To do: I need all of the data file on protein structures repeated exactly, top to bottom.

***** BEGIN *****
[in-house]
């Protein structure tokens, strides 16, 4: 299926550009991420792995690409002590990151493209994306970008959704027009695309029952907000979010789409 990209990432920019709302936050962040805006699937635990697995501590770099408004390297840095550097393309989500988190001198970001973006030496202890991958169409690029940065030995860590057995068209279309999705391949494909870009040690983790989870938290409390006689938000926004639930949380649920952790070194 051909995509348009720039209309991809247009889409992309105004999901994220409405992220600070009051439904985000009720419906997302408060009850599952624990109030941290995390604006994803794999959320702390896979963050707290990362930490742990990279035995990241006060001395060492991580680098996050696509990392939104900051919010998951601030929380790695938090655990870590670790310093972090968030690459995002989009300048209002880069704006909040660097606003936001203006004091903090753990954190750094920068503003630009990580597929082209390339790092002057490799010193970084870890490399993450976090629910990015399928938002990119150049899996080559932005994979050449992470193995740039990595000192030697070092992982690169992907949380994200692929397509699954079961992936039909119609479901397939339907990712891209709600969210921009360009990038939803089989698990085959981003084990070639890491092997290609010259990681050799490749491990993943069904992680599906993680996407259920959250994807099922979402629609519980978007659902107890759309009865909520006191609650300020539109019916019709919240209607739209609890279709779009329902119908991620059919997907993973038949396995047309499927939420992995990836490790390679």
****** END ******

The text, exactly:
[in-house]
């Protein structure tokens, strides 16, 4: 299926550009991420792995690409002590990151493209994306970008959704027009695309029952907000979010789409 990209990432920019709302936050962040805006699937635990697995501590770099408004390297840095550097393309989500988190001198970001973006030496202890991958169409690029940065030995860590057995068209279309999705391949494909870009040690983790989870938290409390006689938000926004639930949380649920952790070194 051909995509348009720039209309991809247009889409992309105004999901994220409405992220600070009051439904985000009720419906997302408060009850599952624990109030941290995390604006994803794999959320702390896979963050707290990362930490742990990279035995990241006060001395060492991580680098996050696509990392939104900051919010998951601030929380790695938090655990870590670790310093972090968030690459995002989009300048209002880069704006909040660097606003936001203006004091903090753990954190750094920068503003630009990580597929082209390339790092002057490799010193970084870890490399993450976090629910990015399928938002990119150049899996080559932005994979050449992470193995740039990595000192030697070092992982690169992907949380994200692929397509699954079961992936039909119609479901397939339907990712891209709600969210921009360009990038939803089989698990085959981003084990070639890491092997290609010259990681050799490749491990993943069904992680599906993680996407259920959250994807099922979402629609519980978007659902107890759309009865909520006191609650300020539109019916019709919240209607739209609890279709779009329902119908991620059919997907993973038949396995047309499927939420992995990836490790390679």